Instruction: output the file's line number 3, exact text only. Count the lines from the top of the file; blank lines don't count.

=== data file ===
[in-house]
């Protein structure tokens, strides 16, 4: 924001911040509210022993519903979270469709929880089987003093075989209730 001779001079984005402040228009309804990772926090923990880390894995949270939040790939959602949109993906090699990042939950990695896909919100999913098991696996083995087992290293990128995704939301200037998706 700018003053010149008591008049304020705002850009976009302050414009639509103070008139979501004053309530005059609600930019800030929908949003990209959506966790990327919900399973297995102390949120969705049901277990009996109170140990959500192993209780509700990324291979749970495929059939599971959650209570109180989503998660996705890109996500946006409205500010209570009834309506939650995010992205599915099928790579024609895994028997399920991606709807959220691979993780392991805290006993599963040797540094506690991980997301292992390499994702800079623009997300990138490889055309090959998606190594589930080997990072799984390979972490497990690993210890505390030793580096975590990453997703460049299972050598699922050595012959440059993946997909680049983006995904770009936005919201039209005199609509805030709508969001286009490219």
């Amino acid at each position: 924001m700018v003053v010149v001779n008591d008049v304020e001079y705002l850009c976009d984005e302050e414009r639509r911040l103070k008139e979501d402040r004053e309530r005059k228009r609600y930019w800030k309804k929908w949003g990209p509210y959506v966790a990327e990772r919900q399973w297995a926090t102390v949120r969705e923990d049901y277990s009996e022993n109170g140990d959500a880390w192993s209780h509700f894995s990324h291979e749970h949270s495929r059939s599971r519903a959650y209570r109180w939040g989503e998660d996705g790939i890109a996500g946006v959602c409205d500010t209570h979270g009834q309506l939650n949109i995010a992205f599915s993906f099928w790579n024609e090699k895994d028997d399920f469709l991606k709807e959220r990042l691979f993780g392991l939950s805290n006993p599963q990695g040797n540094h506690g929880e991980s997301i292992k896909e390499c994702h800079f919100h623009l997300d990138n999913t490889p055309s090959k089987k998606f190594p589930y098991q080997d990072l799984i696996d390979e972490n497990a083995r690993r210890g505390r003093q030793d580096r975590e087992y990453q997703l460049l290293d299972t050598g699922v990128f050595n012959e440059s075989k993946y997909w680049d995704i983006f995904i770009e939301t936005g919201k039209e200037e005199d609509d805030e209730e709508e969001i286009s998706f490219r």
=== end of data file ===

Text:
């Amino acid at each position: 924001m700018v003053v010149v001779n008591d008049v304020e001079y705002l850009c976009d984005e302050e414009r639509r911040l103070k008139e979501d402040r004053e309530r005059k228009r609600y930019w800030k309804k929908w949003g990209p509210y959506v966790a990327e990772r919900q399973w297995a926090t102390v949120r969705e923990d049901y277990s009996e022993n109170g140990d959500a880390w192993s209780h509700f894995s990324h291979e749970h949270s495929r059939s599971r519903a959650y209570r109180w939040g989503e998660d996705g790939i890109a996500g946006v959602c409205d500010t209570h979270g009834q309506l939650n949109i995010a992205f599915s993906f099928w790579n024609e090699k895994d028997d399920f469709l991606k709807e959220r990042l691979f993780g392991l939950s805290n006993p599963q990695g040797n540094h506690g929880e991980s997301i292992k896909e390499c994702h800079f919100h623009l997300d990138n999913t490889p055309s090959k089987k998606f190594p589930y098991q080997d990072l799984i696996d390979e972490n497990a083995r690993r210890g505390r003093q030793d580096r975590e087992y990453q997703l460049l290293d299972t050598g699922v990128f050595n012959e440059s075989k993946y997909w680049d995704i983006f995904i770009e939301t936005g919201k039209e200037e005199d609509d805030e209730e709508e969001i286009s998706f490219r």